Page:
PISCATAWAY, N.J. — It could stand as the ugliest game Indiana will play all season.
It will be remembered as the win Indiana needed, but for little else on a day when the Hoosiers committed four turnovers and had to deal with a kicking game that has utterly fallen apart.
Yet, the defense held strong to help IU capture the result it required in a 33-27 victory over lowly Rutgers on Saturday at High Point Solutions Stadium.
It was a come-from-behind win for an Indiana team that now needs only one more victory to reach bowl eligibility with three games to play. The Hoosiers (5-4, 3-3) host No. 20 Penn State next Saturday.
The margins for error along the course to that bowl eligibility are noticeably thin for IU at this point, and while coach Kevin Wilson doesn’t regard reaching the six-win threshold as his ultimate goal at Indiana, failing to beat a poorly-equipped Rutgers team would be a sign for serious concern.
But Indiana showed a will to win when it needed to most. Doing so provided the reward.
“Today, we didn’t play smart all the time,” Wilson said. “We didn’t play horrible. There was some good football. There was some not-smart, negative football that can beat you, but I think our will to win was pretty good, especially defensively and with some of those kids making one-on-one plays.”
Defensive coordinator Tom Allen’s unit held the Scarlet Knights to 203 yards on 59 plays across Rutgers’ final 15 drives. Of those 15 drives, 11 resulted in a three-and-out, including seven in a row.
That performance was important given how dangerously close Indiana flirted with disaster, especially during a dreadful second quarter.
That stretch followed an early 13-7 Indiana lead, which was built on a 59-yard run by option quarterback Zander Diamont and a 36-yard reception by Ricky Jones.
Signs of trouble, however, were becoming visible by the end of the first quarter.
A 54-yard field goal attempt by Griffin Oakes was blocked. Starting quarterback Richard Lagow was intercepted on back-to-back passes. The Hoosiers failed to convert a pair of fourth-down opportunities and, in between, Diamont fumbled the ball on the edge of the red zone, leading to a 75-yard scoop and score for Darnell Davis.
That stretch of trouble added up to a 17-13 Rutgers halftime advantage.
“The turnovers were bad,” Wilson said. “We had four. You are lucky to win on the road with that. With the kicking errors we had in the PAT and field goal team, we are very fortunate to win.”
Indiana’s deficit, which swelled to 11 points at the start of the third quarter after a fumbled kick return by Devonte Williams led to a Rutgers score, was made more frustrating by the failures of the kicking unit.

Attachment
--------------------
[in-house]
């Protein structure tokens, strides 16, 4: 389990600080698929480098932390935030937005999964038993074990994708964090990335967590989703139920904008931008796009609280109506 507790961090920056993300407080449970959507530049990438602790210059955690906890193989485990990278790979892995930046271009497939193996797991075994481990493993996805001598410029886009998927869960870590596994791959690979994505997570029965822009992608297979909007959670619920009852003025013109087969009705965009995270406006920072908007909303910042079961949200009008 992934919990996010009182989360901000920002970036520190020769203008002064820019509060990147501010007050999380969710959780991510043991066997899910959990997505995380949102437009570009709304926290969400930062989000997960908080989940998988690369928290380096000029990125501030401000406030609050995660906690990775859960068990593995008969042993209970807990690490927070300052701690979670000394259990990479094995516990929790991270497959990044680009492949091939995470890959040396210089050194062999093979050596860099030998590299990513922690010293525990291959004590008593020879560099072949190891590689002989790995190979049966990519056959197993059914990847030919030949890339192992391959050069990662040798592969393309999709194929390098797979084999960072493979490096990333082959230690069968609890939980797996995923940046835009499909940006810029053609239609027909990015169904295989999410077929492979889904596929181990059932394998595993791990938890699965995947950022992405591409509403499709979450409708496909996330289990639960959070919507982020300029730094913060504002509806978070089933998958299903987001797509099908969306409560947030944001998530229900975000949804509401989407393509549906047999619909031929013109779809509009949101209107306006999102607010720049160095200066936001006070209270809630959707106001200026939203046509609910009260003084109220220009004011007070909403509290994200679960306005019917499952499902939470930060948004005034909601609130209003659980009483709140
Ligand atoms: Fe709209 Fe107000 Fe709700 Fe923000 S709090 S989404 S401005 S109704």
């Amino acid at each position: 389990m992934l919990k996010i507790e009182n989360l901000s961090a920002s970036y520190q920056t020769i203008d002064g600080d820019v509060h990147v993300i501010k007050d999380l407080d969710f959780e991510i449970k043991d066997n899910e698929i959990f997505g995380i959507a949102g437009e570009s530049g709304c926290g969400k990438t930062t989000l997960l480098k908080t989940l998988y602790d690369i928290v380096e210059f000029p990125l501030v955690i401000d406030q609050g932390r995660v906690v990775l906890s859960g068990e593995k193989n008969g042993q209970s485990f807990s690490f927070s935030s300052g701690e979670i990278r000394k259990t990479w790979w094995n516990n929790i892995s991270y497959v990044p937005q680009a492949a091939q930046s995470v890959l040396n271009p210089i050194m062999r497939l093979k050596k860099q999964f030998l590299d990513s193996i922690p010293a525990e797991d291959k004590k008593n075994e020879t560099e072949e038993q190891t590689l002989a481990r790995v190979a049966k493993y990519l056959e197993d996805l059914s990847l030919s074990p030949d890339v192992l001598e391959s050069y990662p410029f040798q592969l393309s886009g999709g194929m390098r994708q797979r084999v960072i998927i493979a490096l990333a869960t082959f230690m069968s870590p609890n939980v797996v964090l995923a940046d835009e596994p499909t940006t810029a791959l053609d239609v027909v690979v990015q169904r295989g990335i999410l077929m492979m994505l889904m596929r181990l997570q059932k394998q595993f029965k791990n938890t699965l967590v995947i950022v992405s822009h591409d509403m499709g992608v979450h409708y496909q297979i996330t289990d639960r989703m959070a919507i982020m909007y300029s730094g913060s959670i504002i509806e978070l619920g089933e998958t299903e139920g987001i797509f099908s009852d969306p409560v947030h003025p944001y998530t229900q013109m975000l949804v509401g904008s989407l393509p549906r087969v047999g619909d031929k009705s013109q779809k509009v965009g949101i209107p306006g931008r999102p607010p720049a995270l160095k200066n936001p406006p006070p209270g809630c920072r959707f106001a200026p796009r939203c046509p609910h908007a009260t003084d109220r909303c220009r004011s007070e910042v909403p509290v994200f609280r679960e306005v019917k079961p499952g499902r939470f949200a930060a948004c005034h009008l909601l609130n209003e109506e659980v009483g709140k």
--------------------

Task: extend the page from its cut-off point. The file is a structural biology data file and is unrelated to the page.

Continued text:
In addition to an earlier block from 54 yards out, Oakes also had a 20-yard attempt blocked in the third quarter. In the same period, he missed altogether on a 42-yard attempt. Two point-after attempts were also botched.
IU began the game with backup Aaron Del Grosso handling the opening kickoff, but Wilson went with Oakes on field goals and extra point attempts. Punter Joseph Gedeon struggled with his holding responsibilities, too.
“We have an issue with the holder and kicker,” Wilson said. “It’s confidence issue. We started the game with our other kicker and he didn’t kick well, although he’s done well in practice. Those guys are good but they are a little psycho right now. Down the stretch we are going to need to kick well in the three weeks coming.”
IU’s defense responded with a strong finish against Rutgers’ hapless offense. The Hoosiers’ offensive fortunes, meanwhile, turned midway through the third quarter when Camion Patrick skied for a highlight-worthy 40-yard catch above the pylon. The score cut Indiana’s deficit to 24-20 before Devine Redding put the Hoosiers ahead for good.
A wide running lane paved the way for a 34-yard touchdown run that gave IU a 26-24 advantage with two minutes remaining in the third quarter. Redding found the end zone again in the fourth quarter, swinging out of the backfield for a 10-yard touchdown reception on a critical third down deep in Rutgers territory. The score was made possible by a critical fumble recovery by Ricky Jones moments earlier.
It was the kind of competitive play Indiana needed much more of on Saturday.
“(We had) some guys making some plays,” Wilson said. “There were some one-on-one plays. Camion Patrick makes a big one-on-one (play). Ricky Jones recovering a fumble was probably the biggest one-on-one play of the day. I don’t know how he got it because it was their ball, I thought. He just outfought a guy because of his will to win.”
That was a mindset that saved Indiana on a day when mistakes and stumbles nearly tripped the Hoosiers out of the gate in November.